Chronic kidney disease represents a global problem together with other so-called ‘lifestyle-related diseases’. Unlike the healthy population, for the patients with impaired kidney function, it is of course prudent to recommend a restriction of high-potassium foods. Thus, it is suggested to limit the consumption of vegetables, because they generally contain high concentrations of potassium. At the same time, a lower consumption of vegetables reduces the intake of healthy compounds such as vitamins, fibers, and antioxidants, which also reduces the vegetables’ potential benefit in chronic kidney disease patients. Microgreens are an emerging class of specialty crop that represent a nutritious and refined food. In this study, for the first time, some chicory (local variety ‘Molfetta’ and cultivar ‘Italico a costa rossa’) and lettuce (cultivar ‘Bionda da taglio’) genotypes were grown using a hydroponic system with different potassium (K) levels (0, 29.1, 58.4, and 117 mg L−1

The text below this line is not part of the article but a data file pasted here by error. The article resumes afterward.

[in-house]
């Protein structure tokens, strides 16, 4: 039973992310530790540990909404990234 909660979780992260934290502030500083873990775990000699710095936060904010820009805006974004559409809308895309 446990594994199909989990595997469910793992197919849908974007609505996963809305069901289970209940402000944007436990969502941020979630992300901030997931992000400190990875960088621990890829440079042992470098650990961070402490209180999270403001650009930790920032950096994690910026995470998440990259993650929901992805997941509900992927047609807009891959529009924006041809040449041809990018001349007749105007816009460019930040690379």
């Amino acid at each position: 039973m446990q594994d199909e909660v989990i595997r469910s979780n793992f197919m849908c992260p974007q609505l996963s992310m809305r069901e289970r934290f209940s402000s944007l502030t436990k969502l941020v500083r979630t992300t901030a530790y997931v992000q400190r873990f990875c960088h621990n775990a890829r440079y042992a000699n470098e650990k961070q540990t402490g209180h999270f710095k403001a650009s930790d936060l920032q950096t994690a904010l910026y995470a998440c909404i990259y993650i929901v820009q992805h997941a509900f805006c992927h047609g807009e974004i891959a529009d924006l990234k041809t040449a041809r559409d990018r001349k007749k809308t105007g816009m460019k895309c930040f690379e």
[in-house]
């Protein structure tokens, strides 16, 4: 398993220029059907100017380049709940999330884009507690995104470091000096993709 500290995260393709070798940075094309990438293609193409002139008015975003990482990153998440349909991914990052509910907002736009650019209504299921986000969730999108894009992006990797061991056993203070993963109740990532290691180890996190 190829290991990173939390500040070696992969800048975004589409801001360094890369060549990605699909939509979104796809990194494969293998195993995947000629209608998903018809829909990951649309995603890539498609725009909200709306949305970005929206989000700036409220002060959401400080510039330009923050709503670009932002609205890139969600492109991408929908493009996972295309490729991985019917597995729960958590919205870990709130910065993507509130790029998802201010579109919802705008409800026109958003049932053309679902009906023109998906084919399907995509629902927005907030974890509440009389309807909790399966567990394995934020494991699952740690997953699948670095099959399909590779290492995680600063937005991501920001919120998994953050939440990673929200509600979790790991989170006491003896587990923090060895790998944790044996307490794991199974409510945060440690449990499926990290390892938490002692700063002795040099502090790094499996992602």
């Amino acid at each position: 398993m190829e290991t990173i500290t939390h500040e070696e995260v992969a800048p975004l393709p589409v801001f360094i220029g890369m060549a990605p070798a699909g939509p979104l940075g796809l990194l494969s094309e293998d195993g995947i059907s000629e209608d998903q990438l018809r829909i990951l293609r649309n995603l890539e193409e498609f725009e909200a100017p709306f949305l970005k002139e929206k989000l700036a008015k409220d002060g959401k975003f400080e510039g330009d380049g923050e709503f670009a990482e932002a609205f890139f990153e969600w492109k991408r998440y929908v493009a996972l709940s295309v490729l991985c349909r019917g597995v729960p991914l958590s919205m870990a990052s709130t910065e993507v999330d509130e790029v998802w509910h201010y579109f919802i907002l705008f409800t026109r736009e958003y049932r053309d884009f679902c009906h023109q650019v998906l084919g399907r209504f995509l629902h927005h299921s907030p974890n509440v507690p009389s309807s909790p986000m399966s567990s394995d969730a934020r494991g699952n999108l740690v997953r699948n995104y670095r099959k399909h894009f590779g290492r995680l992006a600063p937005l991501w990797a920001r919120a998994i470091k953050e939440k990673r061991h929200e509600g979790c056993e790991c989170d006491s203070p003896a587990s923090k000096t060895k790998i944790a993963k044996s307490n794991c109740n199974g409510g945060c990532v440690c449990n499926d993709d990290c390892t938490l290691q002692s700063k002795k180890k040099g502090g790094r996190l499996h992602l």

) in order to produce microgreens with a low potassium content. The crop performances, cations content, proximate composition, and antioxidant activity were analyzed. Independent of the genotype, the K content in the microgreens was successfully reduced using a nutrient solution (NS), without K or with 29.1 mg K L−1
, which supplied between 103 and 129 mg of K 100 g−1
FW (about 7.7–8.6% of the K daily intake that was recommended for the patients that were affected by chronic kidney disease). Whereas, 100 g of microgreens that were grown by using an NS with 58.4 or 117 mg K L−1
supply between 225 and 250 mg of K (about 15.8–16.5% of the K daily intake recommended for patients affected by chronic kidney disease). No differences were observed in terms of the shoot height, dry matter, proximate composition, and visual quality. A slightly lower yield was observed using an NS with a K concentration <58.4 mg L−1
. These results suggest that by using an NS without K or with low K concentrations, it is possible to obtain a useful reduction of K in microgreens, without negatively affecting the quality. Unlike conventional vegetables, the microgreens that were produced in the present study could reduce the potassium intake in patients with impaired kidney function who were accustomed to eating vegetable-based dishes.